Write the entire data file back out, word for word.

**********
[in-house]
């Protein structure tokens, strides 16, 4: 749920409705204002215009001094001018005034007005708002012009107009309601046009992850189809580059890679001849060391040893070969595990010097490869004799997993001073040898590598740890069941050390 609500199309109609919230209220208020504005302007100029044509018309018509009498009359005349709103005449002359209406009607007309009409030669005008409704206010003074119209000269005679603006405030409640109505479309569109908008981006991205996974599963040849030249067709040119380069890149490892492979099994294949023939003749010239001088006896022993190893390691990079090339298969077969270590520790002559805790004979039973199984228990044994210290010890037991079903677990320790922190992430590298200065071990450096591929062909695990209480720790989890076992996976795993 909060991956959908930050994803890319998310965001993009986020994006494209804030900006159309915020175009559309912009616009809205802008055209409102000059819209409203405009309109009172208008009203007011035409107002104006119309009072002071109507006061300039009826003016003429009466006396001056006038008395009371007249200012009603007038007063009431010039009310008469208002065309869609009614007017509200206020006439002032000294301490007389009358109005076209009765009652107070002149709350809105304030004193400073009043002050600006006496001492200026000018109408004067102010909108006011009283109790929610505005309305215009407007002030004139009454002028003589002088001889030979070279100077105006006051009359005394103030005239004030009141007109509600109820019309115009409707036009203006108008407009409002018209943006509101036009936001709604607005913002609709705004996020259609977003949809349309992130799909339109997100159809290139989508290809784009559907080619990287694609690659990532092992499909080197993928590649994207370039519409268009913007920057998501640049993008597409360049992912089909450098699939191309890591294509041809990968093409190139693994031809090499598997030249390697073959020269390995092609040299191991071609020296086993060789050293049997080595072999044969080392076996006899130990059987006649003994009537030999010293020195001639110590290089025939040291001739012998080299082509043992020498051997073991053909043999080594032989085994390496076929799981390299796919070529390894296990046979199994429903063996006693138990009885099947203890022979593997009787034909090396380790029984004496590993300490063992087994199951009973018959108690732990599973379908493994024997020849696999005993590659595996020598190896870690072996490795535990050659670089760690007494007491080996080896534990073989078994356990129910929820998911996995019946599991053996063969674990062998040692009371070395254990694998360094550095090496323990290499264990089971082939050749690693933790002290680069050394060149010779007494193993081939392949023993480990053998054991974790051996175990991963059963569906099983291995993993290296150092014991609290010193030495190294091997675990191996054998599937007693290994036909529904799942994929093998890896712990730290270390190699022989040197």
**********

[in-house]
């Protein structure tokens, strides 16, 4: 749920409705204002215009001094001018005034007005708002012009107009309601046009992850189809580059890679001849060391040893070969595990010097490869004799997993001073040898590598740890069941050390 609500199309109609919230209220208020504005302007100029044509018309018509009498009359005349709103005449002359209406009607007309009409030669005008409704206010003074119209000269005679603006405030409640109505479309569109908008981006991205996974599963040849030249067709040119380069890149490892492979099994294949023939003749010239001088006896022993190893390691990079090339298969077969270590520790002559805790004979039973199984228990044994210290010890037991079903677990320790922190992430590298200065071990450096591929062909695990209480720790989890076992996976795993 909060991956959908930050994803890319998310965001993009986020994006494209804030900006159309915020175009559309912009616009809205802008055209409102000059819209409203405009309109009172208008009203007011035409107002104006119309009072002071109507006061300039009826003016003429009466006396001056006038008395009371007249200012009603007038007063009431010039009310008469208002065309869609009614007017509200206020006439002032000294301490007389009358109005076209009765009652107070002149709350809105304030004193400073009043002050600006006496001492200026000018109408004067102010909108006011009283109790929610505005309305215009407007002030004139009454002028003589002088001889030979070279100077105006006051009359005394103030005239004030009141007109509600109820019309115009409707036009203006108008407009409002018209943006509101036009936001709604607005913002609709705004996020259609977003949809349309992130799909339109997100159809290139989508290809784009559907080619990287694609690659990532092992499909080197993928590649994207370039519409268009913007920057998501640049993008597409360049992912089909450098699939191309890591294509041809990968093409190139693994031809090499598997030249390697073959020269390995092609040299191991071609020296086993060789050293049997080595072999044969080392076996006899130990059987006649003994009537030999010293020195001639110590290089025939040291001739012998080299082509043992020498051997073991053909043999080594032989085994390496076929799981390299796919070529390894296990046979199994429903063996006693138990009885099947203890022979593997009787034909090396380790029984004496590993300490063992087994199951009973018959108690732990599973379908493994024997020849696999005993590659595996020598190896870690072996490795535990050659670089760690007494007491080996080896534990073989078994356990129910929820998911996995019946599991053996063969674990062998040692009371070395254990694998360094550095090496323990290499264990089971082939050749690693933790002290680069050394060149010779007494193993081939392949023993480990053998054991974790051996175990991963059963569906099983291995993993290296150092014991609290010193030495190294091997675990191996054998599937007693290994036909529904799942994929093998890896712990730290270390190699022989040197």